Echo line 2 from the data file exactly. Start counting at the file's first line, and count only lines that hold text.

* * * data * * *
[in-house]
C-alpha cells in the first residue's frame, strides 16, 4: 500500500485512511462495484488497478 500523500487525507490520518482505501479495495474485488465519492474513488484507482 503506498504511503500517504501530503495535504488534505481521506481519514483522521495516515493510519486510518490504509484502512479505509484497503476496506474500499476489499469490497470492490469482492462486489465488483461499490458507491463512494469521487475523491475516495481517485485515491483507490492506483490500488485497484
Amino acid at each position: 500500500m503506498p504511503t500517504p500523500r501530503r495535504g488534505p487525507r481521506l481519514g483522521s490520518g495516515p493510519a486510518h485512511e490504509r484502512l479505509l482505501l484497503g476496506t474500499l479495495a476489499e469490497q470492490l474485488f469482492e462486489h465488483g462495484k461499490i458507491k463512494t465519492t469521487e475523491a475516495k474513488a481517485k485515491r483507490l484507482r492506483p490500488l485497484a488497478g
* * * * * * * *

C-alpha cells in the first residue's frame, strides 16, 4: 500500500485512511462495484488497478 500523500487525507490520518482505501479495495474485488465519492474513488484507482 503506498504511503500517504501530503495535504488534505481521506481519514483522521495516515493510519486510518490504509484502512479505509484497503476496506474500499476489499469490497470492490469482492462486489465488483461499490458507491463512494469521487475523491475516495481517485485515491483507490492506483490500488485497484